One drawback of a softer treble is less detail retrieval. The CCA CA24 doesn’t pick out every micro detail but thanks to its good resolution, it still handles macro details fairly well. If you’re someone who doesn’t like a bright or sharp treble, you’ll feel at ease with the CCA CA24.
The soundstage has average dimensions with roughly even amounts of width and depth. The stage position is neither forward nor distant but somewhere in between or in other words, neutral. It’s not an especially precise stage due to the warmth of its presentation and smooth treble tuning. However, instrument separation is quite good and the stage feels reasonably open.
CCA CA16 ($59)
The CCA CA16 is a hybrid 8-driver IEM with 1 dynamic and 7 balanced armature drivers. It’s not an apples to apples comparison but I’m adding this one because I know a lot of CA16 owners are curious about the CA24.
Despite having a dynamic driver for the bass, the CA16’s bass level is a bit less than the CA24. In fact, CA24 has better sub-bass extension and more impact. CA16 has a cleaner midrange but the CA24 sounds more upfront and has greater note density.
CA16’s treble sounds cleaner and crisper, giving it more energy and clarity. Detail retrieval is about the same on both IEMs but the CA16 can pick up a little additional micro-details due to its more forward treble. The soundstage has roughly the same dimensions on both IEMs but the CA16’s positioning is a little more precise, again because of its treble tuning and rolled-off sub-bass.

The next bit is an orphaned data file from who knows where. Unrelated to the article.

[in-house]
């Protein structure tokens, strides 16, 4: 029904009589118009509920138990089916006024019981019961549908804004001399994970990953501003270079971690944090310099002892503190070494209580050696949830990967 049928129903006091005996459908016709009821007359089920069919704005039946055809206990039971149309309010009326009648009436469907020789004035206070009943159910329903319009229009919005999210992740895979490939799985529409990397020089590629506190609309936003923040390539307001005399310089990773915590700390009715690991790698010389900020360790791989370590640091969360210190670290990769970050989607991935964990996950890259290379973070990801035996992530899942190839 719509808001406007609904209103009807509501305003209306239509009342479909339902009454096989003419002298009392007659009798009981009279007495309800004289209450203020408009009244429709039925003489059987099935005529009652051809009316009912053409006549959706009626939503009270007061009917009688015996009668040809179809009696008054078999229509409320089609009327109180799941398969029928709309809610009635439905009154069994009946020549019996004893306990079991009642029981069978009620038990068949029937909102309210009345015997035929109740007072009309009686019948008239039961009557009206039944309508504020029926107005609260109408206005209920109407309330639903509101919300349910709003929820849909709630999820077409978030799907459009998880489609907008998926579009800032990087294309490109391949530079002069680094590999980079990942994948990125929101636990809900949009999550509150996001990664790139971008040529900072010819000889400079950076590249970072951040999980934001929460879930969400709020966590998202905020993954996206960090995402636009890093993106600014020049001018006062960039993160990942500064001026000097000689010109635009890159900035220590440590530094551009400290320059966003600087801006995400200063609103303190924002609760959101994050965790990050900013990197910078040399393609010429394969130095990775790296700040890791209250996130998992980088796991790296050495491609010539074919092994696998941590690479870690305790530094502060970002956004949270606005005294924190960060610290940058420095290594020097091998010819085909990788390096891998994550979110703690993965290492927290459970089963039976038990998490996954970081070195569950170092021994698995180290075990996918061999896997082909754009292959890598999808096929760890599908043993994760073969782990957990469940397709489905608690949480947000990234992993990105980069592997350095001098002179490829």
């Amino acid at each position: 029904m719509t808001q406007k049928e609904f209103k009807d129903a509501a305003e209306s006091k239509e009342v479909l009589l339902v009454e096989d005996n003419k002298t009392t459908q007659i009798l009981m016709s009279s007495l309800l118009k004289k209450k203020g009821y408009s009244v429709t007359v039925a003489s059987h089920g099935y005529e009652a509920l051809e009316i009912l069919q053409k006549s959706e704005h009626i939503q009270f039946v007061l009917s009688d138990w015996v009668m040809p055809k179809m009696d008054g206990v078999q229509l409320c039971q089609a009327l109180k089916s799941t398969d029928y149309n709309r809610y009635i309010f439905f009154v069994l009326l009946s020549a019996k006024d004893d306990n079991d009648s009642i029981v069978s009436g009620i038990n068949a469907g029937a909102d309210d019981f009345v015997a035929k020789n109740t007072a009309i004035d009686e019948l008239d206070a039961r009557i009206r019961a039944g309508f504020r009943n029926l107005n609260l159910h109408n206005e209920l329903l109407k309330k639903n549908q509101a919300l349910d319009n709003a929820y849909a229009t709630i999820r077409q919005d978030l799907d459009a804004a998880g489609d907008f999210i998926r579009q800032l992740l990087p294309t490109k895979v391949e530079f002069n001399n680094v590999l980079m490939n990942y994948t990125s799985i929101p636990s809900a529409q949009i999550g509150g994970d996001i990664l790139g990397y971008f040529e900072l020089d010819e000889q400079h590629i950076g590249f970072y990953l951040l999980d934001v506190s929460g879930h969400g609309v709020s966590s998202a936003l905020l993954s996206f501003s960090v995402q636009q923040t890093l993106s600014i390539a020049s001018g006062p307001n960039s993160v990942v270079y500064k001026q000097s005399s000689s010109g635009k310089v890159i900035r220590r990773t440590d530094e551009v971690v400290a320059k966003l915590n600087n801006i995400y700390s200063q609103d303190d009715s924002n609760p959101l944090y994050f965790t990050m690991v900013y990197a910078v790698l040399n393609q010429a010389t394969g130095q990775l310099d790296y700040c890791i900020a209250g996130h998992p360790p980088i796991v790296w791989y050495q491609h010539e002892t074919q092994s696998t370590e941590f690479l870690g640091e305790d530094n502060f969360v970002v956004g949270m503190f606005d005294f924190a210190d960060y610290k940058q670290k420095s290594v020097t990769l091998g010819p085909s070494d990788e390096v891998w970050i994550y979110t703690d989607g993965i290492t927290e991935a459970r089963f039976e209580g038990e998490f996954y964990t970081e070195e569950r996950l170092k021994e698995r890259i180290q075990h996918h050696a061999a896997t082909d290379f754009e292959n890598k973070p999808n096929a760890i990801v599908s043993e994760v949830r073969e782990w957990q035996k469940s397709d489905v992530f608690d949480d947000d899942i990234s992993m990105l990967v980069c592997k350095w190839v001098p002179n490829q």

The CCA CA24 is an interesting addition to CCA’s product lineup. Its shells are comfortable (albeit large) and the build quality is great. Having 12 drivers on each side is an exciting thing in itself and I imagine it would be very enticing for someone who doesn’t yet own a multi-driver IEM.
As far as the sound goes, the CA24 has an inviting, natural tonality that is smooth yet resolving. The audio quality is as you might expect for something in this price range. However, considering the underwhelming quality of the cable and included eartips, the perceived value of this IEM feels less and ultimately, I think there are better options available.